Doc2Doc Lending is the most unique company on this list and a new partner here at The White Coat Investor. Doc2Doc requires its borrowers to be fourth-year students or have already graduated with an MD, DO, DPM, MBBS, DDS, & DMD degree. This physician-owned company does not give you a quote in less than five minutes like the ones listed above. However, it was the only one where a doctor actually texted me a few minutes after I applied and asked if we could chat.
I thought that was pretty cool. I thought Dr. Marshall would recognize my name, but he didn't seem to, so I think I got the standard schpiel where he asked me a few identity verification questions (from my credit report) and outlined the terms of the loan (no prepayment fee). By the time we talked, it must have been after 8pm here in Utah, but I think it's located in the Pacific Time Zone. It felt like Doc2Doc went above and beyond to get me my money quickly. This email was in my inbox a few minutes later:
While you don't get an instantaneous quote, it was still pretty fast, and I felt like I was going to get great service there. [Update after publication: Doc2Doc now does offer instantaneous quotes/conditional approvals. Dr. Marshall is apparently in the Eastern time zone too, so that's some serious dedication. They offer 24/7 customer service to answer loan questions and concerns via text, call, live chat, or email.]
Doc2Doc had the lowest maximum listed interest rate (20.7% on the date I applied) and one of the best interest rates I was offered. It has three- to five-year loan terms and loans from $5,000-$100,000 (less in training). It also seemed to be the only company that would lend to someone on a J-1 visa. Doc2Doc does charge a 2% origination fee, so be aware of that. Like most of the companies, it offers a 0.25% discount for automatic ACH payments. It does not lend in Iowa or West Virginia, and it has higher minimum loan amounts ($7,000-$11,000) in Massachusetts and New Hampshire.
Some companies “get” docs pretty well, but I doubt any of them understand physician financial lives like Doc2Doc does.
Personal loans can be used for many purposes. They offer fixed rates, and unlike credit cards, they do eventually go away if you just make the minimum payments. However, because the interest rates on personal loans are relatively high, we recommend you borrow as little as possible and pay it back as quickly as possible. If you do need one of these loans, we recommend checking your rates with these lenders today.
Is the Interest on Personal Loans Tax Deductible?
No. Student loan interest can be deductible if your income is low enough and mortgage interest can be deductible if you itemize, but the interest on personal loans is generally not tax deductible. Some exceptions might include if used for investing (if you itemize) or if you use it to fund your business (in which case you would list it as an expense on Schedule C).
Do You Have to Pay Taxes on a Personal Loan?
No. You borrow money after-tax and you pay loans back with after-tax money. Loans are not taxable income whether you are borrowing against your house, your car, your whole life policy, your portfolio, or nothing at all.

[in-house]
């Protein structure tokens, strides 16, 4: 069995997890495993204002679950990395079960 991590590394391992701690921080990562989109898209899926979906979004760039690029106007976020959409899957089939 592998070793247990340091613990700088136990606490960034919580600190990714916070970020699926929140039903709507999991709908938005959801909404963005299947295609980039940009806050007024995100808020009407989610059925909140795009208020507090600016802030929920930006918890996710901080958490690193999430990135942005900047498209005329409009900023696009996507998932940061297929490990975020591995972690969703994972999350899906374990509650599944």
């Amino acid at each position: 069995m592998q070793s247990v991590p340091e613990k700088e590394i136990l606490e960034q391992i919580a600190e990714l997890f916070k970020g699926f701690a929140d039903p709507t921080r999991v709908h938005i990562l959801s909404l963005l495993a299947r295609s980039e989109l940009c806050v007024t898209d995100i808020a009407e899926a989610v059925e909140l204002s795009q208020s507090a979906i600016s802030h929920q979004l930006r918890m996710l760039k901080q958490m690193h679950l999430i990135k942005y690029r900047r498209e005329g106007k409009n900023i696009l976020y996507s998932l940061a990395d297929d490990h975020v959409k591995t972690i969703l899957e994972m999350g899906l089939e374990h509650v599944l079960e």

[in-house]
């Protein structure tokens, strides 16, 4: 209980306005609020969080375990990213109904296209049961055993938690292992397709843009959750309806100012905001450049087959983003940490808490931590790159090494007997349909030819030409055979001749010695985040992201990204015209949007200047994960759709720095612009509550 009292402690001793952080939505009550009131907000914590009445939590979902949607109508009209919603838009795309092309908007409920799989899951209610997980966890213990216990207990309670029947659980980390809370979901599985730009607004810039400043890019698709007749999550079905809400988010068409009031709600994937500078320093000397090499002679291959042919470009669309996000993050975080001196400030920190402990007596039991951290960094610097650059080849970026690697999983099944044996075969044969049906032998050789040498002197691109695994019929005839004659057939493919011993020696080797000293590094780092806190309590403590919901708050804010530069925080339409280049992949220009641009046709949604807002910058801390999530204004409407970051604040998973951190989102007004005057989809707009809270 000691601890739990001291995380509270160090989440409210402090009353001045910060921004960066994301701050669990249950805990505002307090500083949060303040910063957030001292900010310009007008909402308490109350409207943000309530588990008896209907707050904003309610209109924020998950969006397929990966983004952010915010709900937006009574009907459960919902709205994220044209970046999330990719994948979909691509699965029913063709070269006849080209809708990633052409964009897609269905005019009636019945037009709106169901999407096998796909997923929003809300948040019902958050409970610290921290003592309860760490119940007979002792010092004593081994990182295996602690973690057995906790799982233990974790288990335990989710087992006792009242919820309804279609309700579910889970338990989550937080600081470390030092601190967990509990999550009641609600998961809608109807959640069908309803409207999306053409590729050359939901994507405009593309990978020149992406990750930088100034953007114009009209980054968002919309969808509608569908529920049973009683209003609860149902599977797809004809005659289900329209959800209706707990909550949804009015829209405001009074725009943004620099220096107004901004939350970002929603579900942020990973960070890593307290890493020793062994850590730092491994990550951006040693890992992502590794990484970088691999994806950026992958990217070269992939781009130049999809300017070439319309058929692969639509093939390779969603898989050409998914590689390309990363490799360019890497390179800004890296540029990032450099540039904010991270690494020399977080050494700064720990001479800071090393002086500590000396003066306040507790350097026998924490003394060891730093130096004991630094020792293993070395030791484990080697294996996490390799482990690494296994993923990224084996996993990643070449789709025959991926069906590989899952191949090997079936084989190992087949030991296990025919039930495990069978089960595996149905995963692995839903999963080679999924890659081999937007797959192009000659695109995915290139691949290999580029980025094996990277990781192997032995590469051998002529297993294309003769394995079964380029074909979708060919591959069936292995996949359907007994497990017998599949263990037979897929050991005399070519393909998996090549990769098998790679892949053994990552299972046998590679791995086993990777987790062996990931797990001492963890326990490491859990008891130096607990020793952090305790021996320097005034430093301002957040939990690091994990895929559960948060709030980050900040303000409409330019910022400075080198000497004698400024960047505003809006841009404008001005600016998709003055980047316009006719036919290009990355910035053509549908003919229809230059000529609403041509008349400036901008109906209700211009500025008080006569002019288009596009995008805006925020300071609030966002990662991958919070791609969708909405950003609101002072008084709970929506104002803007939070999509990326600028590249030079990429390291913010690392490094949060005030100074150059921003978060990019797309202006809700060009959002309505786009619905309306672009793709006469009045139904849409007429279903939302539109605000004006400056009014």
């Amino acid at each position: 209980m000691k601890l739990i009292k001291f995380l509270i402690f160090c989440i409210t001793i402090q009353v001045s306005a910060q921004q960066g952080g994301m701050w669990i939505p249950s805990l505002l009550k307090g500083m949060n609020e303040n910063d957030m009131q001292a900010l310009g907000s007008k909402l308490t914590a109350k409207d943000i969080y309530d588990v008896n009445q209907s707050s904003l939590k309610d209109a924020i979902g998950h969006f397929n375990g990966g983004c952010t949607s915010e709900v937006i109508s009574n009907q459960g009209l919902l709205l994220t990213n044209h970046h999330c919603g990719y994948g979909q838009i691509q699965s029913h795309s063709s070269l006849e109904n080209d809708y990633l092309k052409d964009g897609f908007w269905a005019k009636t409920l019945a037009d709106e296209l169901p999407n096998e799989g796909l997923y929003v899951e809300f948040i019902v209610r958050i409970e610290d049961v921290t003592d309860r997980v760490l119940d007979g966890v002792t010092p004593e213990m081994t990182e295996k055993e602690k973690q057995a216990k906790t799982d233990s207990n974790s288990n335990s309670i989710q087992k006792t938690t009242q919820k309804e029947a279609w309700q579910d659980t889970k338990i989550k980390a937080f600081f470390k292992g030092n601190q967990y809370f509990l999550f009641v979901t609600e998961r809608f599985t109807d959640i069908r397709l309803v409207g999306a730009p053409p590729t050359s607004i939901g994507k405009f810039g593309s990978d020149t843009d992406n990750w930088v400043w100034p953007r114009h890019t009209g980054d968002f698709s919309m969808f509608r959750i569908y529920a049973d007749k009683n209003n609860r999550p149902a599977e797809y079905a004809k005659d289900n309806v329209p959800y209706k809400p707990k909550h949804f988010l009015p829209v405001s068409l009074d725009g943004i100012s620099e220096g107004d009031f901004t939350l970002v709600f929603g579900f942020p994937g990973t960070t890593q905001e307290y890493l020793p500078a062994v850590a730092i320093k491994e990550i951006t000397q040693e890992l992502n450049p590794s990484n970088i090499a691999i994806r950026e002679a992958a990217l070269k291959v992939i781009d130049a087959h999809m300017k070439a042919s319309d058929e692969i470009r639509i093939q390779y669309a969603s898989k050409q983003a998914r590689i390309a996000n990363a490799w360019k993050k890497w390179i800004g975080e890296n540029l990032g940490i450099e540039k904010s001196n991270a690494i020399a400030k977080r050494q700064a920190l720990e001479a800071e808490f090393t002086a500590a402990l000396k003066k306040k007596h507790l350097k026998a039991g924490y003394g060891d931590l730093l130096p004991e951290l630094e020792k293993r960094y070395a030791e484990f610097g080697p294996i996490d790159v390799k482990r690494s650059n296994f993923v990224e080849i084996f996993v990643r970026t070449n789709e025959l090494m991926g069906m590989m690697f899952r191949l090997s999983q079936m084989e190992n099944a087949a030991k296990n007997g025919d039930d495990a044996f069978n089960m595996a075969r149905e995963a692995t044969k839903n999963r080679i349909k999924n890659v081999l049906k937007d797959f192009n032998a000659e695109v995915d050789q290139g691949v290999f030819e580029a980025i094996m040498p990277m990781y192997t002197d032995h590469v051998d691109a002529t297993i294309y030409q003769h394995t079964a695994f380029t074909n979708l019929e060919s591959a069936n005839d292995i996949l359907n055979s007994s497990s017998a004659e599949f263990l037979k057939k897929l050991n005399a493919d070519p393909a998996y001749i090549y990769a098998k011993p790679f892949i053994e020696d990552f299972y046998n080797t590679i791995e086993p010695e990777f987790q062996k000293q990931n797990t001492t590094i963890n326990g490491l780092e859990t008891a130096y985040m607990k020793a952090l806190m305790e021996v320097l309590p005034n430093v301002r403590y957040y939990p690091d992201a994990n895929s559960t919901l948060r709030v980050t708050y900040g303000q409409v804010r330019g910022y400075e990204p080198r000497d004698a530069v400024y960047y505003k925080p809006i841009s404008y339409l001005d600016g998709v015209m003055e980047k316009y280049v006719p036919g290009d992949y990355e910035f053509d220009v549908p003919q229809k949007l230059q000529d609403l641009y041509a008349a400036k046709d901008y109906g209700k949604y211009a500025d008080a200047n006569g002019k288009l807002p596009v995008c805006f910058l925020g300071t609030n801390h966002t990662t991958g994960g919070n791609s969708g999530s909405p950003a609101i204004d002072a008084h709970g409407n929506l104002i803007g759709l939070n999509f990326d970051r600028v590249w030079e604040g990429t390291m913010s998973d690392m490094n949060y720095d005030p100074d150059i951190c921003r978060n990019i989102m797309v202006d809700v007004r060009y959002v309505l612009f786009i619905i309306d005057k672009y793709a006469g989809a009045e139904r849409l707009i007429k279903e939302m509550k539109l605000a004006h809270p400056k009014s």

How Many Personal Loans Can You Have at Once?
I hate this question. But the truth is that you can have as many of these as lenders will offer you. There is no limit. However, if you've taken out more than one or two of these in your entire career you need to really take a long, hard look at how you're managing your money.
What Is an Unsecured Personal Loan?
Unsecured simply means there is no collateral that can be seized by a lender if you don't pay. Collateral includes things such as your home, rental properties, automobile, or portfolio. A title loan has collateral, but most personal loans do not.
Can You Pay Off a Personal Loan Early?
You should always read the fine print, but most personal loans can be paid off early without penalty, saving you money on interest.
How Do Personal Loans Impact Your Credit?
Your credit scores are influenced by multiple factors on your credit report that can impact the final score in surprising and contradictory ways. As a general rule, a FICO Score is impacted by the following factors:
- On-time payment history
- Credit-to-utilization ratio (I know, sounds fancy)
- Length of credit history
- Credit mix
- Recent “hard” credit inquiries
Assuming you pay as agreed, taking out a personal loan may help with #1 and #4, but will hurt #2, #5, and possibly #3. For the most part, if you only borrow money when you have to and you always pay as agreed, your credit score will be adequate for you to be able to obtain necessary credit at the best possible rates. “Worshipping at the altar of the FICO score” can make you forget the numbers that really matter in personal finance, your income, your net worth, and your savings rate.
How Long Can You Get a Personal Loan For?
Every company has a different maximum loan length, but 5-7 years is pretty typical.
What do you think? Have you used one of these lenders for a personal loan? What was your experience like? Comment below!